Living paycheck to paycheck is an unpleasant financial reality for many Americans. In fact, 59% of adults in the U.S. admit to living paycheck to paycheck, according to Charles Schwab's 2019 Modern Wealth Index Survey. Almost half (44%) have credit card debt and only 38% have an emergency fund.

A surprising number of upper middle-income earners—those making six figures—are also scrambling to make ends meet, other research shows. A recent study by global advisory firm Willis Towers Watson found that 18% of employees making more than $100,000 annually live paycheck to paycheck.

With household debt ballooning and the cost of living skyrocketing in some parts of the country, a six-figure income doesn’t always translate into financial security. The COVID-19 crisis has, of course, made everything worse; all kinds of families are now worrying how they will pay their bills. This article looks at the underlying problem that magnifies the impact of a pandemic or other major financial crisis.

Ket Takeaways

  • Almost one-fifth of Americans with a six-figure income live paycheck to paycheck.
  • A majority of Americans who consider themselves middle class have an optimistic view of their finances, even though many don’t have a substantial emergency fund.
  • A high cost of living, due to housing and education costs, is among the reasons why some high earners live paycheck to paycheck.

Living Paycheck to Paycheck: Middle vs. High Income

According to Northwestern Mutual’s 2018 Planning and Progress Study, 68% of Americans identify themselves as middle class. A majority (78%) said that incomes under $100,000 qualify as middle class. About half (52%) said middle class ranged between $50,000 to $99,999, while 26% said less than $50,000.

Interestingly, the study showed that middle-class Americans tend to have an optimistic view of their finances. They are more likely to feel confident that they can strike the right balance between spending now and saving for the future (71%) than those who aren't middle class (42%). The question is whether their expectations and beliefs are an accurate reflection of their situation.

With more financial resources at their disposal, it’s natural to assume that higher-income earners would have significantly more in savings, but that’s not always the case as the study by Willis Towers Watson and other research show.

In the the Federal Reserve’s 2018 Survey of Household Economics and Decision Making, 40% of Americans said they would struggle to come up with $400 to pay for an unexpected expense. And 17% of households with an income of $100,000 or more said they would have trouble coming up with $400.

Financial planners often recommend that an emergency fund should have three to six months' worth of expenses.

What’s Behind the Cash Crunch?

Understanding why so many high earners struggle begins with pinpointing potential causes for their financial woes. Debt could be one culprit. According to the Federal Reserve Bank of New York, total household debt in the U.S. reached $14.15 trillion in the fourth quarter of 2019. That figure exceeds the previous peak reached in 2008. Most of the debt is mortgage-related, although student loans represent an increasingly larger share of what Americans owe.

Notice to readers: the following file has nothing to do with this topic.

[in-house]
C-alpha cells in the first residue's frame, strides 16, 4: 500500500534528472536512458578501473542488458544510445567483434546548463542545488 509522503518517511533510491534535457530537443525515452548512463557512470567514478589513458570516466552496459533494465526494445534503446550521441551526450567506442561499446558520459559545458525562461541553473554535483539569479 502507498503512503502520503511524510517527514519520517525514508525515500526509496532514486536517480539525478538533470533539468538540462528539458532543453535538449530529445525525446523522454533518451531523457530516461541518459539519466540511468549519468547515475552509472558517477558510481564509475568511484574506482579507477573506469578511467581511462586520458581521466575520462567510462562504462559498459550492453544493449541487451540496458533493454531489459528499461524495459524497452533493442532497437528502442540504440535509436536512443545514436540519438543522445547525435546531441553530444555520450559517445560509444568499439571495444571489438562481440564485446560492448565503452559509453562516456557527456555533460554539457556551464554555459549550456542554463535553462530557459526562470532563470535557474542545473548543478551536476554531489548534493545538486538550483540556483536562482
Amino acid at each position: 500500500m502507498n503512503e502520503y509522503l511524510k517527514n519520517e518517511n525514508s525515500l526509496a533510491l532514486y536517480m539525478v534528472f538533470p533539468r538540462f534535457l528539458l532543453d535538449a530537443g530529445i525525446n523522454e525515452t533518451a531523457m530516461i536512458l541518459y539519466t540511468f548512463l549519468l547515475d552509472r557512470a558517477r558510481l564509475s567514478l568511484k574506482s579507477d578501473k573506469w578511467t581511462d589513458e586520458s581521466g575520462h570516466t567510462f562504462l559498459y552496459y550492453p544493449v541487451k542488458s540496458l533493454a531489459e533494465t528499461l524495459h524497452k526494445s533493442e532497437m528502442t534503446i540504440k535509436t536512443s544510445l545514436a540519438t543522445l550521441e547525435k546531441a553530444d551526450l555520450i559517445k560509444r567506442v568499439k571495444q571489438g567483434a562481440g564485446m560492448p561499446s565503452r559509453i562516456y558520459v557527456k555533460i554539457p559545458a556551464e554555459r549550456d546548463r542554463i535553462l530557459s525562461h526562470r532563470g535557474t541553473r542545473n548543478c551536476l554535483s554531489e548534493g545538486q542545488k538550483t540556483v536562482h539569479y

Research on the Fed’s 2018 survey conducted by the Center for Retirement Research at Boston College cites debt—credit card balances, mortgages, and/or student loans—as the reason why households earning $100,000 or more would struggle to come up with $400 to pay an unexpected bill.

$ 1 trillion

The amount of credit card debt in the U.S., according to the Federal Reserve Bank of New York.

That doesn’t necessarily mean that higher earners are racking up debt because of poor personal spending habits. For some Americans who earn six figures or more, the root cause may be a too-high cost of living.

Home values, for example, have increased by almost a third since 2012. The median sales price of a house rose to $324,500 at the end of 2019, compared to $251,700 at the end of 2012, according to the Federal Reserve Bank of St. Louis.

In certain markets the demand for housing has pushed both purchase and rental prices through the roof, eating up a larger share of high earners’ salaries. A Magnify Money study, for instance, found that San Jose, Calif., is the worst city for living on an annual income of $100,000. After deducting housing and other monthly expenses, residents end up with a deficit of $454 a month.

Those monthly expenses include payments to student loans and other debts, healthcare, transportation, and childcare. As children get older and prepare to go to college, the burden for some high-income families increases because those from affluent families qualify for limited financial aid. For the 2019-20 academic year the average cost of tuition, fees, and room and board at a public four-year university was $38,330 for out-of-state students. Needless to say, this can add to the strain on six-figure earners.

The Bottom Line

As the data show, a paycheck-to-paycheck lifestyle isn’t exclusive to lower-income earners. A higher salary may not stretch as much for those facing a higher cost of living, especially if they rely on credit to cover the gaps.

Finding ways to break the paycheck-to-paycheck cycle is vital to long-term financial health. Increasing family income is an obvious—though not necessarily possible— solution, especially in difficult times. Reducing expenses and eliminating debt are more immediately useful in making the most of what people earn.